Scholar Speaks on Presidential Campaign Strategy

Do opposing campaigns 'cancel each other out'?

October 10, 2012

Jonathan Day speaks on presidential campaigns
by Rana Tahir '13

Contrary to popular belief, says political scholar Jonathan P. Day, presidential campaigns do not affect election outcomes. Instead, winning an election is all about the more favorable candidate avoiding mistakes.

Day, assistant professor of political science at Western Illinois University, visited the Knox College campus on October 3 to present a lecture, "The Strategy and Effects of Presidential Campaigns," in the Ford Center for Fine Arts. He raised the question, "Do presidential campaigns influence outcomes?"

"Could it be that both campaigns just cancel each other out?" Day asked.

Political forecasting models have predicted presidential outcomes six to 12 months before elections take place, he said, and those predictions usually come within 2 percentage points of the actual numbers.

For example, one forecast predicted Barack Obama would win the 2008 presidential election with 53.0% of the vote as the "more favorable" candidate. Obama actually won with 53.25%.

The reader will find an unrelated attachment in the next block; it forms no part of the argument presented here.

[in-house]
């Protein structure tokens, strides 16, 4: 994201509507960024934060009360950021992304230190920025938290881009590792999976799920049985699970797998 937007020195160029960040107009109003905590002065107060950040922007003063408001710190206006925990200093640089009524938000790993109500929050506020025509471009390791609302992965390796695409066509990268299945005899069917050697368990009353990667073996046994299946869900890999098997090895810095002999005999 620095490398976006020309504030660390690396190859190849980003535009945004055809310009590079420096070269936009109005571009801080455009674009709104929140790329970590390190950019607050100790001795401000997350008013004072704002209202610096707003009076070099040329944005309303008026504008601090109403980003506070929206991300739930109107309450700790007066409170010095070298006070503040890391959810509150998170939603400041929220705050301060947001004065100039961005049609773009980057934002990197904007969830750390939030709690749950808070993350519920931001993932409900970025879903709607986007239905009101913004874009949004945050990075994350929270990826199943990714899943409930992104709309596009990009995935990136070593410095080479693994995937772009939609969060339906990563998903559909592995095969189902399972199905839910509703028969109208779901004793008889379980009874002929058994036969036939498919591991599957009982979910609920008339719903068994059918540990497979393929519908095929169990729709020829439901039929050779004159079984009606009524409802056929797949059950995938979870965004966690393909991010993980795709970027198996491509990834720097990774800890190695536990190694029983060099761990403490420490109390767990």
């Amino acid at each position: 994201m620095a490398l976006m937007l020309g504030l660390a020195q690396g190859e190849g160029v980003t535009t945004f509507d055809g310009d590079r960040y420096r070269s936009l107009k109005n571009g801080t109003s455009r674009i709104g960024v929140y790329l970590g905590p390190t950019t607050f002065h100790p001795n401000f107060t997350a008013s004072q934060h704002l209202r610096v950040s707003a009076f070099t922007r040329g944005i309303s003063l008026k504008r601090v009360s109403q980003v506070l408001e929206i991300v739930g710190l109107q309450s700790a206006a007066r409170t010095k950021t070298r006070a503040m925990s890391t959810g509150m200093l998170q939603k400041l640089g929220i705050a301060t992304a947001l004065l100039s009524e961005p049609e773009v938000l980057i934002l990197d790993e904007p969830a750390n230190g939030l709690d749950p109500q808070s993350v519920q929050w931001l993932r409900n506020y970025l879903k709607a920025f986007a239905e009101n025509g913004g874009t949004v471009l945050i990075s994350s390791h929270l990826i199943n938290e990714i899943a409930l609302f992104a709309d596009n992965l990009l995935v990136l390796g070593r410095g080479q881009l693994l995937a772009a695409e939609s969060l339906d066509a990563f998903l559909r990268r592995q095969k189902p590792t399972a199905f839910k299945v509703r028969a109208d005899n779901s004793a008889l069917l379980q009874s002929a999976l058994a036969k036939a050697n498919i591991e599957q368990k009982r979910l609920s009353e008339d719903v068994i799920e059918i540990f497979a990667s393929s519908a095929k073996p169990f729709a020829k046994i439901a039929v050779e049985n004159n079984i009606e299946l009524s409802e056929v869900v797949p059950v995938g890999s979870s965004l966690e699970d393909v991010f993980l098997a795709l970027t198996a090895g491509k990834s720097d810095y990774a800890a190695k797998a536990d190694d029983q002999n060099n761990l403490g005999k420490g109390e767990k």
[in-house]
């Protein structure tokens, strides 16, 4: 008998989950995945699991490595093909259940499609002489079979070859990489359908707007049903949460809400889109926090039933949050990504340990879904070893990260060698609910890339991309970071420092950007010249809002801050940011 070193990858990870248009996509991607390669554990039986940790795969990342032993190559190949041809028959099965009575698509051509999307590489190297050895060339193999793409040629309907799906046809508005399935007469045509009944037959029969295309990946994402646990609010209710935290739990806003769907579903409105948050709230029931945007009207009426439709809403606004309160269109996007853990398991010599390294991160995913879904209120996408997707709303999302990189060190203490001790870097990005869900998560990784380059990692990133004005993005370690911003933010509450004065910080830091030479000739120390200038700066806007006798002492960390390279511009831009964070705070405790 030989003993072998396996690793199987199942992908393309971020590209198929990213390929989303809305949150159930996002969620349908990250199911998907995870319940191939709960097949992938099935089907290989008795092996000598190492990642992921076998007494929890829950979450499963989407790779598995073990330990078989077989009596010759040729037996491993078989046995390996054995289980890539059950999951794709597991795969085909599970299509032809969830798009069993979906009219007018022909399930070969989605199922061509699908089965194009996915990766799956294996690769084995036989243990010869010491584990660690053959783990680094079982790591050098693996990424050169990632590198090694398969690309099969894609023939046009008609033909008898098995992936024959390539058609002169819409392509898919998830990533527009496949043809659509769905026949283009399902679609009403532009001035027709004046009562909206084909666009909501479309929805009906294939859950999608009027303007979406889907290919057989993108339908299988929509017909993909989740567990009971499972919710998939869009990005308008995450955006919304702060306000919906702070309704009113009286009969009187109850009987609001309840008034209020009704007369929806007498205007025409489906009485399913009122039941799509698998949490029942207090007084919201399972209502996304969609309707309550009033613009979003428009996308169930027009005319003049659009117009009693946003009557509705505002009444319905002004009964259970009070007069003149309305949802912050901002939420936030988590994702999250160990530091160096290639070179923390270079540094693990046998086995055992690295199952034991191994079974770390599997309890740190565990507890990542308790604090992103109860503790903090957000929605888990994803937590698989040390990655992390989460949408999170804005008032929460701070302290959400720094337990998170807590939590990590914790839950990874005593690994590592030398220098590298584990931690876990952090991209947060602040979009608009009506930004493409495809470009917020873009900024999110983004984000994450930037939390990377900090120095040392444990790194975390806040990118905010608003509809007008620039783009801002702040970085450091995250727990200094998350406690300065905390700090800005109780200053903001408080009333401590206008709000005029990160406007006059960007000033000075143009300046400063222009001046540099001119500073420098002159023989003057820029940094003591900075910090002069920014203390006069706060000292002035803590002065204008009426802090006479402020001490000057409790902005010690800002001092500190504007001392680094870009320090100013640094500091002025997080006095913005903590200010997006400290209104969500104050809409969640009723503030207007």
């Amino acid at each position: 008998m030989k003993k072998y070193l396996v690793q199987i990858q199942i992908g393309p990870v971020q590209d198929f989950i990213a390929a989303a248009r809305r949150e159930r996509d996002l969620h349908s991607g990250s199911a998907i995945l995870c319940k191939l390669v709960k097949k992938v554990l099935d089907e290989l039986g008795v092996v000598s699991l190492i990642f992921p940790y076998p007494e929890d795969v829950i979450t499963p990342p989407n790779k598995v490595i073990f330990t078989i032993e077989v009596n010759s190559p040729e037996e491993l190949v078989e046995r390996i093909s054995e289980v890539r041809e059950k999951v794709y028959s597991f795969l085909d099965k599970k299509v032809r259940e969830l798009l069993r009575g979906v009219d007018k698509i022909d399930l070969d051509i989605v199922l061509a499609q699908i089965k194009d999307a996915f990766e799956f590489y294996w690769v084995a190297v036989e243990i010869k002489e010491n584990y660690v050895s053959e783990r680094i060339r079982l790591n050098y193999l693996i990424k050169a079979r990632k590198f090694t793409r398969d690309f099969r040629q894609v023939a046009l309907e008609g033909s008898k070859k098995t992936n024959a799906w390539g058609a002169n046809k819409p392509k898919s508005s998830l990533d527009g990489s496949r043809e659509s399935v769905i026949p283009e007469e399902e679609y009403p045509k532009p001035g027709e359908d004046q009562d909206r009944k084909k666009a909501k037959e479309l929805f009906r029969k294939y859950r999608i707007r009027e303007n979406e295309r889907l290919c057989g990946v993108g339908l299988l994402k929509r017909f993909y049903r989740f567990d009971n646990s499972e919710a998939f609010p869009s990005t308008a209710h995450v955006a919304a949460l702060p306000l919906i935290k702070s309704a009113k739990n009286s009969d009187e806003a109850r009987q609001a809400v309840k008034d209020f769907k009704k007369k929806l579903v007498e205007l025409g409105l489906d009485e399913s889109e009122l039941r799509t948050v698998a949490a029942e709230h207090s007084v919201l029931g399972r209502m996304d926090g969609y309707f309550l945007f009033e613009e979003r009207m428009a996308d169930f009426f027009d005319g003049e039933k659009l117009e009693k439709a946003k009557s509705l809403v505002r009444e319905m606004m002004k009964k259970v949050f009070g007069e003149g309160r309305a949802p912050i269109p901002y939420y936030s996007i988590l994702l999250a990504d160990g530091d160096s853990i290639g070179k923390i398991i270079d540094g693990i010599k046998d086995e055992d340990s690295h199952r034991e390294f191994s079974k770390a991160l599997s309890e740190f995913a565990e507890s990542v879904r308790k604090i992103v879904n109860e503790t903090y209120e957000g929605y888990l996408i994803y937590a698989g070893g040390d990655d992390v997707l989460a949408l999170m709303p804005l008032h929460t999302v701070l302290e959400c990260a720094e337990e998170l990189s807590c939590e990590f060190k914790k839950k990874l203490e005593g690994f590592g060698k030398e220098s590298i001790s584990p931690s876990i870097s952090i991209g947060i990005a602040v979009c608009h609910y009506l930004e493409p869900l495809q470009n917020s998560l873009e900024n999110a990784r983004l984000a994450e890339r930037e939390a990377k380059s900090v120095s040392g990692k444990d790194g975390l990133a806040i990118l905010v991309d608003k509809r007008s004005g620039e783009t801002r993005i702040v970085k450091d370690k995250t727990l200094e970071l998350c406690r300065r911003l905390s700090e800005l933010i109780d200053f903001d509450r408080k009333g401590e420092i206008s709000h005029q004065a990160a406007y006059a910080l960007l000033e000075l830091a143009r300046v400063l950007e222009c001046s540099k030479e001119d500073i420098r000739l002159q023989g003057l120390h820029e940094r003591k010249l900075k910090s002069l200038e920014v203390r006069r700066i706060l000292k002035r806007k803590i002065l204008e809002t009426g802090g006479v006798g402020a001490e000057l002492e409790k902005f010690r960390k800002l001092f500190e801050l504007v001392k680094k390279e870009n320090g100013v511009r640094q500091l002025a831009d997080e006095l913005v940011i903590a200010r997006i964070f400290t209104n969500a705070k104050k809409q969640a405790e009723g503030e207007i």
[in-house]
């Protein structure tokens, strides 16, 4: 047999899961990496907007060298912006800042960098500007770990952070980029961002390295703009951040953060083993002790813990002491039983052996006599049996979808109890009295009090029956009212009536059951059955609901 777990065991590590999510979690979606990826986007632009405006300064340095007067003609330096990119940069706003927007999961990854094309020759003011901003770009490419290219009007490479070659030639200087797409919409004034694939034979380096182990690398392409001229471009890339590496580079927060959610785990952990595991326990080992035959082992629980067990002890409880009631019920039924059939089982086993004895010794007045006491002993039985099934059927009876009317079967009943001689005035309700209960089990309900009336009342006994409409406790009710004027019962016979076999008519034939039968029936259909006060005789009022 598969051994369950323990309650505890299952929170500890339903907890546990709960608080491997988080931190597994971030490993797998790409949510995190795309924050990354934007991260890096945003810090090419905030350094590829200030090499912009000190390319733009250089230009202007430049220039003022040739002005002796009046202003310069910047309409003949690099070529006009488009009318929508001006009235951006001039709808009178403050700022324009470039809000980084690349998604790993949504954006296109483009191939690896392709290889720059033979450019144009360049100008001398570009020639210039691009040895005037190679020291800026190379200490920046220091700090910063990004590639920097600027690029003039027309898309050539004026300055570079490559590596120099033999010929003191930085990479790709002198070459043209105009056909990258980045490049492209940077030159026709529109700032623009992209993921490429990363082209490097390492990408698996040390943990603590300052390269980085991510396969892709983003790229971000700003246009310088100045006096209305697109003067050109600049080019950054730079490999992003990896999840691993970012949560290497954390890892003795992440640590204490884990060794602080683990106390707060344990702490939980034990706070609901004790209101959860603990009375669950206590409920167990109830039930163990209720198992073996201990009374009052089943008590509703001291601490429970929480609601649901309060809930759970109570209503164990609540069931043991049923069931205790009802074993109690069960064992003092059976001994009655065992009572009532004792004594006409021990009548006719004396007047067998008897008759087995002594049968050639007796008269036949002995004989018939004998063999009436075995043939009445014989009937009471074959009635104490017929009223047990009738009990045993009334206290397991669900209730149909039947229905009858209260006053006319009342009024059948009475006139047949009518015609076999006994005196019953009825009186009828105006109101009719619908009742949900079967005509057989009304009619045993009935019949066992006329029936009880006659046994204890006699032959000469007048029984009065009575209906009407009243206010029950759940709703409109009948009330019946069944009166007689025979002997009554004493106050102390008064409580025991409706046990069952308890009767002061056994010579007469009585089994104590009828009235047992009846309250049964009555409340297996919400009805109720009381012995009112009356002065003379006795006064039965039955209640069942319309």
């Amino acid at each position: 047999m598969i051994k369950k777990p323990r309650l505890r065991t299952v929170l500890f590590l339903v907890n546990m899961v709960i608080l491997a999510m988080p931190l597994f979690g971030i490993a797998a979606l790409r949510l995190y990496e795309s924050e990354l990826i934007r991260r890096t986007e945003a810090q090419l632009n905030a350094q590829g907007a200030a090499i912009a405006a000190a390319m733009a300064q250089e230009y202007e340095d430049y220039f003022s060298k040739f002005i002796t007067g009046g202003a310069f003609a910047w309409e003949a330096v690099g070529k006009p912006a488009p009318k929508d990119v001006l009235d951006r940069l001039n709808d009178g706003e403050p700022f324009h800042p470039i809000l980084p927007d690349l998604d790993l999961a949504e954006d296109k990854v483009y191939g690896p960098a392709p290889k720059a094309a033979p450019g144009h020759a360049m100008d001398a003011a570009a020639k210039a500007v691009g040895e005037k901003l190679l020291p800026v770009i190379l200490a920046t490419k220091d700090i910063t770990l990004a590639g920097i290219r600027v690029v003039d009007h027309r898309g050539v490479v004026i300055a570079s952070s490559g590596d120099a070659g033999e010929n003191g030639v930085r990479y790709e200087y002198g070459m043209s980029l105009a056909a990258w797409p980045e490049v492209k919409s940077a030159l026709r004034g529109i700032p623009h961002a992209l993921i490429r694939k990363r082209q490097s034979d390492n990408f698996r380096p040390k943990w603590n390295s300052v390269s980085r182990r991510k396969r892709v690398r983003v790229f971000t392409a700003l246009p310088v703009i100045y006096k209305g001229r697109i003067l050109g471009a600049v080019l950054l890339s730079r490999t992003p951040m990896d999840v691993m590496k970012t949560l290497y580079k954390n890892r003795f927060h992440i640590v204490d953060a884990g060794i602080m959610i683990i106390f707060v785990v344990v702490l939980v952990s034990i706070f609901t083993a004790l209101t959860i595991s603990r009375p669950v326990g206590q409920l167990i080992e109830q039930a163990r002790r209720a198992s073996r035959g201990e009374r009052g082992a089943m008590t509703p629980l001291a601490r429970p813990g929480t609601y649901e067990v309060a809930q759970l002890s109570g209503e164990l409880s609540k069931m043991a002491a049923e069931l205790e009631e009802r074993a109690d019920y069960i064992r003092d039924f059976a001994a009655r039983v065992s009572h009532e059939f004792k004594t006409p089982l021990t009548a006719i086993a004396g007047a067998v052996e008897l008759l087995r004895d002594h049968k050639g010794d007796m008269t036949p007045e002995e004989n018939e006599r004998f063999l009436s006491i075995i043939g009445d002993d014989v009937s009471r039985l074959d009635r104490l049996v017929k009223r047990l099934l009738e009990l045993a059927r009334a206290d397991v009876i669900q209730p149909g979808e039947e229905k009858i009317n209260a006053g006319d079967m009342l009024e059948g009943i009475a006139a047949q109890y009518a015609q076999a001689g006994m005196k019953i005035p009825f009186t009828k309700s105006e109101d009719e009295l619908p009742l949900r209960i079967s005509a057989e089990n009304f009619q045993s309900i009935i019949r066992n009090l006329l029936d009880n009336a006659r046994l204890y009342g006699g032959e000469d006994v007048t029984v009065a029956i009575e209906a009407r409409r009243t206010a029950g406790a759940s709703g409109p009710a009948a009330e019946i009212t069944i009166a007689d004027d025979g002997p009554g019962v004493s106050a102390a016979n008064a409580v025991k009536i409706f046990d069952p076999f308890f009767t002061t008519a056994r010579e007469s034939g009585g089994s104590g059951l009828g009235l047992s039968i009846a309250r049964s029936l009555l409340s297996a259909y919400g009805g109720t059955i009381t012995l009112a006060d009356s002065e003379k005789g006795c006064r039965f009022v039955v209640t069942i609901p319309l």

"So in most cases, we actually know how the presidential election is going to end up before the election even takes place." Day said. "If this is the case, this is strong evidence that the campaigns are actually cancelling each other out."

If opposing candidates are equally skilled at campaigning, the election outcome would be the same as if the candidates hadn't campaigned at all, he added. "But what if someone campaigns better than the other?"

The one election that models did not predict accurately was the 2000 election between Al Gore and George W. Bush. While the models predicted Gore would win, Day said, he lost because of a key mistake -- spending $10 million less for political ads than his opponent did.

According to Day, the main objective for the predicted winner is to avoid missteps.

"So the idea is to try to win, to try to do your best, but in doing that -- really, if you step back from it -- it was: Don't make a mistake," Day said.

Day's lecture was "part of a larger goal to create additional discussion, thought, and enthusiasm for the opportunities for learning about and engaging in issues related to the election," said Andrew Civettini, assistant professor of political science at Knox College. He and a team of faculty members are team-teaching an interdisciplinary course for fall term, Elections 2012.

Day's lecture was hosted by the Elections 2012 class and funded by the Dean of the College.